Aimee Semple McPherson and the Resurrection of Christian America, by Matthew Avery Sutton. Cambridge, MA: Harvard University Press, 2007.
One cannot help but wish to have been there, centrally seated in the first row of Angelus Temple’s lower balcony, to view the spectacle up close. Imagine the intensity of the moment, the palpable pangs of spiritual bliss, anguish, and surrender all around as Sister Aimee draws your seatmates into her fanciful world of biblical prophets and priests, heroes and villains. And what must it have been like to stand with thirty thousand others gathered at Los Angeles’ train station on that June day in 1926, cheering rapturously at the first sight of Sister Aimee after her return from a mysterious disappearance; or to sit nervously in the court room later that same year as she attempted to answer the mystery and defend herself against charges of conspiracy?
That such sentiments stir frequently when reading Matthew Sutton’s biography of Aimee Semple McPherson is tribute to his rare story-telling abilities. By pricking the emotions as much as intellectual curiosity, Sutton provides us with an opportunity to appreciate McPherson sympathetically as someone trying her best to negotiate the cultural opportunities, pitfalls, and blessings of her day. At the same time, he offers room to feel what it would have been like to be part of McPherson’s multitude of followers or cadre of critics. McPherson was, to say the least, a polarizing figure. All who encountered her during her lifetime thus seemed compelled to declare publicly their feelings of loyalty or loathing for the female evangelist.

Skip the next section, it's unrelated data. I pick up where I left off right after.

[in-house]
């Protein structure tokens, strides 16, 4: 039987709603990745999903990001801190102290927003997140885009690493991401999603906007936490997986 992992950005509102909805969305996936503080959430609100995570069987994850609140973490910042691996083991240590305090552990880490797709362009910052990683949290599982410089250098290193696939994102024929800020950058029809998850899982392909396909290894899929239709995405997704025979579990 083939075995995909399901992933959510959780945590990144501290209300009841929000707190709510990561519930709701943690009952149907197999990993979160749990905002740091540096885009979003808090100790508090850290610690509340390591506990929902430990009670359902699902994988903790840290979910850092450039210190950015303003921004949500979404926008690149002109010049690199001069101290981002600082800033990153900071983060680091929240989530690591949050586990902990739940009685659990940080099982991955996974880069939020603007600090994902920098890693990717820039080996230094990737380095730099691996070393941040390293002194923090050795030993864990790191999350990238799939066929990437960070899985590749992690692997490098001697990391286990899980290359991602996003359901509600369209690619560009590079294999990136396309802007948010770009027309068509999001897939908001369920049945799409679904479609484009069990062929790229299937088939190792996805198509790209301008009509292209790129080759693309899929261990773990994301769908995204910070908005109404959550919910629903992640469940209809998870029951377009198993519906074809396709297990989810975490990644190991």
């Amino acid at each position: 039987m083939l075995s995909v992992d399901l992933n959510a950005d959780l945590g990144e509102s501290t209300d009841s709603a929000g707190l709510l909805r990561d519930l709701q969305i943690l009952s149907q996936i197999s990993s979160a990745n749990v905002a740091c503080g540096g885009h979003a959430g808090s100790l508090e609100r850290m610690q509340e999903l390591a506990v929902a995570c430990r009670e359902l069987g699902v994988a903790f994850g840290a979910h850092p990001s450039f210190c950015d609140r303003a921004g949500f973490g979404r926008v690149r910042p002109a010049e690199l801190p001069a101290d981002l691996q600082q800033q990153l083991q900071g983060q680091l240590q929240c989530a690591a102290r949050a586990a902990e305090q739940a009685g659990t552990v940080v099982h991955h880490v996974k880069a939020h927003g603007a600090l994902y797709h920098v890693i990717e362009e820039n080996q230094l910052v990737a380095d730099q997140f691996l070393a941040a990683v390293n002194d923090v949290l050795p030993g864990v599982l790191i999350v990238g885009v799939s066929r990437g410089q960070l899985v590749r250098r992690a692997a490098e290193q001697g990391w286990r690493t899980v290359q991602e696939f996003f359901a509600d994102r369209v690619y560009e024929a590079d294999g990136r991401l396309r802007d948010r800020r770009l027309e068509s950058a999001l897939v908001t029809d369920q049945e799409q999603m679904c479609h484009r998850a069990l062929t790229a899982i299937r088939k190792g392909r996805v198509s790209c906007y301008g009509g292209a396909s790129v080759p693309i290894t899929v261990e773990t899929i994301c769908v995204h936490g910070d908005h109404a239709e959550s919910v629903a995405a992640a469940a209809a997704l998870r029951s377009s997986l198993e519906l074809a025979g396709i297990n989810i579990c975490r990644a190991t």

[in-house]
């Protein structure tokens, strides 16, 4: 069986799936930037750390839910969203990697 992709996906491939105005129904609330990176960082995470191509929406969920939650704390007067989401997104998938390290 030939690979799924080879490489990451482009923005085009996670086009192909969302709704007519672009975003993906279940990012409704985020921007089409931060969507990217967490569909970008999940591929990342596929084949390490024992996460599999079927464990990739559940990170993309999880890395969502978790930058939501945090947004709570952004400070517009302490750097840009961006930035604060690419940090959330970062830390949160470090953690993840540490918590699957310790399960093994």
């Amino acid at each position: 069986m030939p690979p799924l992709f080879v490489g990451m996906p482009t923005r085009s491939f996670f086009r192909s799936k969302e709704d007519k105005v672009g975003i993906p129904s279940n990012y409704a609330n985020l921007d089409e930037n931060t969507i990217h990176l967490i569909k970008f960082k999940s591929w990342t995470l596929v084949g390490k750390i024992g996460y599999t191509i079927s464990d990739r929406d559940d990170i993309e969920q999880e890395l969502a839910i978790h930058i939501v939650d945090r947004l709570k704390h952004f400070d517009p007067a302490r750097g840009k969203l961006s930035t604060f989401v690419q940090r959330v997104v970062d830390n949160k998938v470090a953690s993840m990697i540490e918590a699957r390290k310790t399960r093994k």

Sutton asks us to suspend such judgment and instead carefully measure the intensity of these responses against the realities of the day–against the constantly expanding range of possibilities that seemed only to encourage Sister Aimee’s exploits, well meaning and successful, poorly conceived, or otherwise. Continue reading